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  8. Carla your books sound great --thanks for the chance to win!

    As a reader, Elizabeth Camden and Julie Klassen quickly come to mind as authors that use historical details in their stories to bring them to life!

    I'd be curious to know if you do a lot of research for or give directions for your book cover designs to make sure that it's accurate for the time period? Or is that something the cover artist is responsible for?

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  9. Readers want a great story, not a history lesson...

    Carla, that is so true! Wise words from a wonderful post and a wonderful author! Welcome back, it's always so much fun to see your perspective on historicals!

    I remember when we first met, at least the first meeting where I was starting to put faces with names... and how gracious you were! Thank you for that!

    And I will admit to not knowing what either of those "V" words means, and even though this is the second time I've seen it in Seekerville, I'm bowing out of the "V" fights and clinging to my simple, upstate country girl roots!

    :)

    But Vince, I knew you'd love this, my friend! Wrapping some cool historical facts into fiction is a brilliant way of bringing the time alive without putting a stranglehold on the reader with a textbook in hand!

    Carla, great stuff, thank you!

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  10. I love your advice - and vocabulary!!! I think I might start dropping verisimilitude into conversations myself! Looking forward to reading your book!!!!!

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  11. I'm making more coffee, if anyone wants some.

    I incorporate small events into my historicals. For my first Japan novel (still hopeful for publishing), I use a an actual visit by the Taiko (this person couldn't be Shogun) to the emperor as the event that brings hero and heroine together. I have another book where I use an actual historical figure's suicide as part of a subplot. Love being able to incorporate real events.

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  12. These are amazing advice. I love the word versimilitude too :). Putting historical event in a fiction book actually make us reader get new knowledge from the past that we don't know that happens. I truly love it. Great post!

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  13. Wow, eight years already!!! Great post, Myra. I love writing historicals but I do struggle with accuracy. Thanks for the tips. :-)

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  14. Carla, welcome back to Seekerville! Thanks for a wonderful post on historical fiction...a keeper, for sure. The fear of polio was so real. I love reading about that period. Warm Springs is not far from me. Along with the Little White House. Love visiting the pool, no longer in use, and the museum. Lots of pics of Roosevelt and the childre/adults who flocked to GA for a cure. There's an iron lung and other "medical apparatuses" used at that time. So fascinating.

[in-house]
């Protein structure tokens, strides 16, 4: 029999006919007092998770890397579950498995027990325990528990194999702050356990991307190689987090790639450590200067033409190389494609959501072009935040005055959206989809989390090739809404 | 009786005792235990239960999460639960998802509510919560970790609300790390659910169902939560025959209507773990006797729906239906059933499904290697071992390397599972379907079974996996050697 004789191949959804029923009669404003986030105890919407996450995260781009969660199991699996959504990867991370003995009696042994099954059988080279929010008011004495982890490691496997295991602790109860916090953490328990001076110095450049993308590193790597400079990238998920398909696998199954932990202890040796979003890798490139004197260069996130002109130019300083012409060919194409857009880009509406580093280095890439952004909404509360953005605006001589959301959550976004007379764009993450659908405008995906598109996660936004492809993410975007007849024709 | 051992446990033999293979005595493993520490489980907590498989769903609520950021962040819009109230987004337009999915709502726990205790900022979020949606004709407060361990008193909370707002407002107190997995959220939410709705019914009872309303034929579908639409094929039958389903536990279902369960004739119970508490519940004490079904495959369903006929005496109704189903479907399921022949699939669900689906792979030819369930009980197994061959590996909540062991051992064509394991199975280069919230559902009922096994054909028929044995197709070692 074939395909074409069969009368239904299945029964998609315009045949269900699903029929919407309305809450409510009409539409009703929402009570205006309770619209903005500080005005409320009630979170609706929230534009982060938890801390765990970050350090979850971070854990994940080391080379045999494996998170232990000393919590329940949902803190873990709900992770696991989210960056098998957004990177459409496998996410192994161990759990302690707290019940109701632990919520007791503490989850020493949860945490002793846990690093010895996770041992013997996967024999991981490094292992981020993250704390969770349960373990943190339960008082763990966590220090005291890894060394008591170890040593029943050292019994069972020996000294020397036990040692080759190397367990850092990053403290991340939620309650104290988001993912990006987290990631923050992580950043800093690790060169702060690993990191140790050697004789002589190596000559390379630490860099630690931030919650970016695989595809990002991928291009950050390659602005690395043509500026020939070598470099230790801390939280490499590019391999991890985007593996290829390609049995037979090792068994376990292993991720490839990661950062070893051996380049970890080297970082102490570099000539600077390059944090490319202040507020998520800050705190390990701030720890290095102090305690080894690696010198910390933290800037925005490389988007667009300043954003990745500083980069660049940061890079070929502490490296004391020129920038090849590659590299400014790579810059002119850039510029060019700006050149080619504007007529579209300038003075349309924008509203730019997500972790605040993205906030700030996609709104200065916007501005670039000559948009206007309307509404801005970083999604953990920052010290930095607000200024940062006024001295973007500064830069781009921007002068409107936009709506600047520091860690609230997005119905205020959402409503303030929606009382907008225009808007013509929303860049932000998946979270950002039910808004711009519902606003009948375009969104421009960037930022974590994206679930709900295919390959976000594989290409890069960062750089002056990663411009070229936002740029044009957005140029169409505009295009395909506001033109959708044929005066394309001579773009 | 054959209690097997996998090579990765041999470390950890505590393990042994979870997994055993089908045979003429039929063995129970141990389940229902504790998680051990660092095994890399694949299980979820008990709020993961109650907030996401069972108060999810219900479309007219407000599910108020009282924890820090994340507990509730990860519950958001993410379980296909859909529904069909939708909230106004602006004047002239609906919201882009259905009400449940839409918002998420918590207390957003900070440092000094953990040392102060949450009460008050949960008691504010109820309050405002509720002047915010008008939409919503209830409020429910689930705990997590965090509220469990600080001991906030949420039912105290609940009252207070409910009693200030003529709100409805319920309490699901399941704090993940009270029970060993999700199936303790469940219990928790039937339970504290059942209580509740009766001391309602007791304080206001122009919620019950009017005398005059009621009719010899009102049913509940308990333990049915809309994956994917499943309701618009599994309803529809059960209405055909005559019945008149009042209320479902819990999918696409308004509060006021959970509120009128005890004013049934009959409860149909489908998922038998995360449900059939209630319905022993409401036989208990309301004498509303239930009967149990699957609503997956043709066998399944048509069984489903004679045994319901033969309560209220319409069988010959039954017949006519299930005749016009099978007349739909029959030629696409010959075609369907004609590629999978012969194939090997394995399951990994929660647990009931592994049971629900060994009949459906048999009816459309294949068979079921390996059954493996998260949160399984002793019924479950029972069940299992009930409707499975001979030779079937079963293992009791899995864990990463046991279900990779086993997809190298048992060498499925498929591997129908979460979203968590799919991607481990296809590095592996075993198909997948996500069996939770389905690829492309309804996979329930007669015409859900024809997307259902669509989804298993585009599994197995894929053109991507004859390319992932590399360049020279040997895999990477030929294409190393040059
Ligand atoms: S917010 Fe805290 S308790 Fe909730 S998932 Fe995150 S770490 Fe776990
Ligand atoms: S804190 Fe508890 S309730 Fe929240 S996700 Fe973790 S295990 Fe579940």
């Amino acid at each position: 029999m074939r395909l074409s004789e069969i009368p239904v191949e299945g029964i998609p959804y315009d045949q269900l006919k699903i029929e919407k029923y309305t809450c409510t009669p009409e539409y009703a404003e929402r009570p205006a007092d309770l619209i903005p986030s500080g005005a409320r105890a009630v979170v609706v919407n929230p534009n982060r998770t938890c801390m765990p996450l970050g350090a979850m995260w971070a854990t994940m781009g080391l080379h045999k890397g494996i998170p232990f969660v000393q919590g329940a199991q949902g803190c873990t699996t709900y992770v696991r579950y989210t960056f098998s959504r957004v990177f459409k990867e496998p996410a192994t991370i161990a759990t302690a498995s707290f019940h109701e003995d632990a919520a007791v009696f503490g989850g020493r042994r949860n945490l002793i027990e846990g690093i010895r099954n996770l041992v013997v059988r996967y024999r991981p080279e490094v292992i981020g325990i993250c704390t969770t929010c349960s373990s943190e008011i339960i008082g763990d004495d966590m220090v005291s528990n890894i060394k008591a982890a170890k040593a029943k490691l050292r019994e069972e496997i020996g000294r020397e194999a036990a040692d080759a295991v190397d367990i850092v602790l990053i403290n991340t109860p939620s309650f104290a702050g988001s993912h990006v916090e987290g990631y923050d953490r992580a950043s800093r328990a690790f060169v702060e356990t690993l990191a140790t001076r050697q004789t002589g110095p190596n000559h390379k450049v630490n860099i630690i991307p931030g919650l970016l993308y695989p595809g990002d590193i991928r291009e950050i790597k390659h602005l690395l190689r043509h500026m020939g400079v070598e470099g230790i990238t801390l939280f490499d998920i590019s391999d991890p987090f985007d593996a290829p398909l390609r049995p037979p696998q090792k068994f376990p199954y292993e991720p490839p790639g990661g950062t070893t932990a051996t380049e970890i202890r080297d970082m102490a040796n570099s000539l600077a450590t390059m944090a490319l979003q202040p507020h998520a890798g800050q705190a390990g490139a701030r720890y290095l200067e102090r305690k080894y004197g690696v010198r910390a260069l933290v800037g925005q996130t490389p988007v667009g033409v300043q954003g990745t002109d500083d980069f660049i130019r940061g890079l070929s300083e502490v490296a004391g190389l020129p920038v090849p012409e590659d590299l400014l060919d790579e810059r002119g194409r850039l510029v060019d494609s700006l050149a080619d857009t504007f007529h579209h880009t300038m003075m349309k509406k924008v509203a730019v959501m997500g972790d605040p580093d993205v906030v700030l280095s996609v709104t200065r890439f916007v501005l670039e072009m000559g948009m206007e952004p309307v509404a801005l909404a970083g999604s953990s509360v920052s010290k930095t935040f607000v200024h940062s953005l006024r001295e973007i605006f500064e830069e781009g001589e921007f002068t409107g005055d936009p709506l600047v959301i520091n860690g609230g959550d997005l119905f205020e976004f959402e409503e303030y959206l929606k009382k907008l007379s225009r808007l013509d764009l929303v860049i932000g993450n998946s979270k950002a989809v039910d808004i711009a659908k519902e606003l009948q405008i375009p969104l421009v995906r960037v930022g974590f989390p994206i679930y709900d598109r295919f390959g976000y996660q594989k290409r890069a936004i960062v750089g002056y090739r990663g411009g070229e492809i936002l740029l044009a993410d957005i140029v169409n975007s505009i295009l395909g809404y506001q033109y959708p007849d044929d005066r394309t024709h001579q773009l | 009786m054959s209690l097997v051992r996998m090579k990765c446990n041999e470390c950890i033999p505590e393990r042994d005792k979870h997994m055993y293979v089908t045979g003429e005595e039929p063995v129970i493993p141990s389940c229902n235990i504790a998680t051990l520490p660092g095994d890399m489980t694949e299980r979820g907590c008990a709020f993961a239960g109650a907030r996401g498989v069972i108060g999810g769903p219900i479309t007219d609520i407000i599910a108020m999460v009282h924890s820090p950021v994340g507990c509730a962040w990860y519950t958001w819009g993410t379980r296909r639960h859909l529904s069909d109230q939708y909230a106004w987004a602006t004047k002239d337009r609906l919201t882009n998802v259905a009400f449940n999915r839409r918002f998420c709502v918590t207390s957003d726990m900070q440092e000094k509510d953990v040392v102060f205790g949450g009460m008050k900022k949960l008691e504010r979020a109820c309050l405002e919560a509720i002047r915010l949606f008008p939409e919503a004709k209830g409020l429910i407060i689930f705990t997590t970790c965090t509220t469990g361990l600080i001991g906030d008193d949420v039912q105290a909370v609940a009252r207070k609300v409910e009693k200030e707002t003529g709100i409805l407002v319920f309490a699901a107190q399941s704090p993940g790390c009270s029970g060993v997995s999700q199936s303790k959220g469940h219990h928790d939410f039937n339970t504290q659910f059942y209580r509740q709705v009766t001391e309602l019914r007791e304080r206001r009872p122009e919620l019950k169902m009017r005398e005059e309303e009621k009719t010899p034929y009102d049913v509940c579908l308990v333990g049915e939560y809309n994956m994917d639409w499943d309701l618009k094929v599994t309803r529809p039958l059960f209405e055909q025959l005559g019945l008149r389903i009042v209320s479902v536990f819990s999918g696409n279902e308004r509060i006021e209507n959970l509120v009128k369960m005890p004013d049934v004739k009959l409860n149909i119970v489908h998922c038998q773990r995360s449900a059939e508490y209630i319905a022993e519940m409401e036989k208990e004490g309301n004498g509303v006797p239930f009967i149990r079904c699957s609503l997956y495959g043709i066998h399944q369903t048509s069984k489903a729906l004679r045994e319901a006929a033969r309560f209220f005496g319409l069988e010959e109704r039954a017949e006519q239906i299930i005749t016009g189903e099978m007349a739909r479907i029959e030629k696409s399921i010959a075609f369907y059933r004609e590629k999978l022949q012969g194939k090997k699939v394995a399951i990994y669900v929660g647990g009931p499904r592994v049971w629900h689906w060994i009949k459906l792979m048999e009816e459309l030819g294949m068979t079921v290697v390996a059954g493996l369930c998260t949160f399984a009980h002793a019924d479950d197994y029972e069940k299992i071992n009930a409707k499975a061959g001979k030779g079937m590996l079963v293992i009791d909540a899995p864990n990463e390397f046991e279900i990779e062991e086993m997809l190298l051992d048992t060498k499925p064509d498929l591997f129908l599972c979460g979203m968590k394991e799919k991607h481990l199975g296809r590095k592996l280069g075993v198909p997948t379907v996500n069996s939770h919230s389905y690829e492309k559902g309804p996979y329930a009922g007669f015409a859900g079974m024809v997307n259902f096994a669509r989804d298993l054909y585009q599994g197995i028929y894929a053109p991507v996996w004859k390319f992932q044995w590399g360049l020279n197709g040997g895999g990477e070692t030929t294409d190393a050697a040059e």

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  15. Carla, You make writing historical sound much easier than I imagined. The step by step instruction may make me want to try my hand at it. I have always feared making errors in time, but reading your column explans how to approach that type of writing. It looks like it comes so natural for you. Good luck with your book.

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  16. Hi Carla,

    Good information!

    I tend to write contemporary, but did write two historical books and really enjoyed it.

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  17. Corrections:

    Sorry. That Will Rogers quote should have been:

    "A lot of what people know, ain't so."

    Also it seems late last night I saw a row of planes in the cover art. Now I see there is just one. I may have been intending cinéma vérité but my mind was being far more paranormal.

    (BTW) Richard Bach, (Jonathan Livingston Seagull,) wrote a combined philosophy/barnstorming book that is quite good. It's called "Illusions". It might be fun to read alongside "A Flying Affair".

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  18. Thank you, Carla. I need to print off this article and return to it while writing my current WIP. I am writing a World War II spy novel set in London. I have my historical event that the story centers on, and i already enjoy the music of the era. I have pictures of London during this time frame, even have a number of different outfits my characters wear lining the back of my office door. I enjoy research, but like you said I don't want to overwhelm my readers with a history lesson; I want to take them away with a story. Have a great week!

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  19. Welcome, Carla! This is a great post. You're right, I don't want a history lesson when I read. It brings back bad memories of my terribly boring history teacher in high school. I've never attempted to write historical fiction, but your advice makes me think...why not give it a try. I've printed it for future reference. Thank you!

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  20. Hi Carla,
    Thanks for sharing with us! I love when authors weave history into a story! It makes it more real to me than a history book. Weird, I know. Have a great day!